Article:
This reader’s onset health issues prevented him from building his guitar alongside his luthier friend, but in the end, his friend’s guidance helped produce the perfect headstockless guitar.
This guitar began a year ago as a concept to make a guitar with a luthier friend who was going to be moving away. So, I had a time constraint. He and I would frequently go mountain biking, design and build biking trails, and played in a band together—until, eight years ago, I started to have chronic health problems, which forced me to quit all of those activities.
A collaboration at my friend’s well-equipped workshop was nixed immediately, mainly due to my health, but also because his free time became limited, since his schedule was occupied with his full-time job and his project of building a house. As a result, the teamwork/consulting was going to have to take place via email.
My friend started me off with a very nice neck-blank sandwich of walnut and maple (from a tree that fell across one of our mountain-bike trails—bonus!) and a severely warped neck that was the donor for the fretboard and truss rod.
Ready for some headless hammer-ons.
I planned to copy a Traveler Ultra-Light Edge, which has an ingeniously designed tuning configuration and two-layer plywood body. But, by the time I finished carving the neck, I had decided that I would not be happy with a guitar body as small as the Traveler. I needed something more shapely and comfortable. The Ovation Breadwinner/Deacon shape won over a Klein Headless or Abasi Larada, both close runners-up.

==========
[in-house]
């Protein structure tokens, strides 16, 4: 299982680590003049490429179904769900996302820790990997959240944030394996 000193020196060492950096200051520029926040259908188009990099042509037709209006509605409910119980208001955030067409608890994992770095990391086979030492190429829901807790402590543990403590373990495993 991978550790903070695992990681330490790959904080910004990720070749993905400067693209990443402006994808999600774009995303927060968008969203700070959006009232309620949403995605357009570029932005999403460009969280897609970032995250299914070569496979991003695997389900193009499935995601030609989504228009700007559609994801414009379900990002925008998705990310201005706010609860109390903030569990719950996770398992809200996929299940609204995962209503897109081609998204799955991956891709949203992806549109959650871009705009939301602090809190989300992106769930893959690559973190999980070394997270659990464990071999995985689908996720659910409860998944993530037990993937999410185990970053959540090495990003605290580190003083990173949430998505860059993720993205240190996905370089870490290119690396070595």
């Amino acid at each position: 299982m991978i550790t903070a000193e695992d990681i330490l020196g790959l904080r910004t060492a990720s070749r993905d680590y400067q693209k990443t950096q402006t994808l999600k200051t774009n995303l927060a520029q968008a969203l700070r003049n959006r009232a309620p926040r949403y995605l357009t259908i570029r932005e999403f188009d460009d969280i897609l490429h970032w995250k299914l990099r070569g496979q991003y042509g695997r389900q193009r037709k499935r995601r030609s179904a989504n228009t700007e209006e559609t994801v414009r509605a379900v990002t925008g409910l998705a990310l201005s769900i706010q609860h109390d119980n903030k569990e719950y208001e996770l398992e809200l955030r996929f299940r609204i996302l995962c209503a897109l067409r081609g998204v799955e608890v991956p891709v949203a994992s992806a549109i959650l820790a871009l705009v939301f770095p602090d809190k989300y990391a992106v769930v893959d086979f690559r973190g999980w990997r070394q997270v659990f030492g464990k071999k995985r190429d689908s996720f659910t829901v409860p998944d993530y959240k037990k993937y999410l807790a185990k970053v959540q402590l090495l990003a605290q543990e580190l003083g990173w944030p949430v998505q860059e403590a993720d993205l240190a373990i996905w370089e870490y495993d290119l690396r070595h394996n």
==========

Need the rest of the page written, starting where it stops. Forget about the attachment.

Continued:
The body took much longer to make than I anticipated. The in-body tuner arrangement is ideal for CNC fabrication, but it required a lot of planning and skill to make by hand. The body consists of two ¾″-thick pieces of plywood, so it was very convenient to chamber the insides before gluing them together. I mixed my own wipe-on polyurethane and added artist oil paint for a translucent tint. The finish was delayed by a month of frustration with inferior solvents due to new state VOC (Volatile Organic Compound) laws. My health limits my driving to only a few miles at a time, so I had to wait a couple of weeks until an anonymous helper could do a “moonshiner run” to a neighboring state for the good stuff (cue “Red Barchetta,” or more like “Blue Honda Fit!”).
“The body is lightweight, resonant, well-balanced, and very comfortable in both casual and classical playing positions.”
The circuit consists of a volume pot with a treble-bleed filter and a flush-mounted toggle switch for selecting single-, series-, or parallel-coils. The bare aluminum pieces (string-anchor headpiece, humbucker surround, string-roller mounts, and engine-turned neck plate and cavity covers) were made by hand using aluminum scraps. The volume knob is aluminum and zebra wood.
I am very happy with the result. The body is lightweight, resonant, well-balanced, and very comfortable in both casual and classical playing positions. It sounds great, and I love the translucent red color that accentuates the plywood contours. Although I didn’t get to make sawdust with my friend, he gave me plenty of advice during the process, and the neck is made from materials that he contributed, so I consider that a success.
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A guitarist pulled into Nazareth for some Indian rosewood and then hunted for hardware to customize his Ibanez Musician.
Bertha started out as a 1980 Ibanez Musician with the 5-piece neck-through series. After figuring out what I wanted, I went to my friend and luthier, Tim Huenke of Superior Guitars (Washington, Pennsylvania), and we put her together. He did the work; I did the scavenger hunt for the parts.
We stripped out the body and most of the parts, then shaved down the body area (including the neck-through part) by 1/8". Being in the Philly area at the time, I was literally able to “pull into Nazareth” and get a book-matched Indian rosewood back set from the 1833 Shop to overlay the top.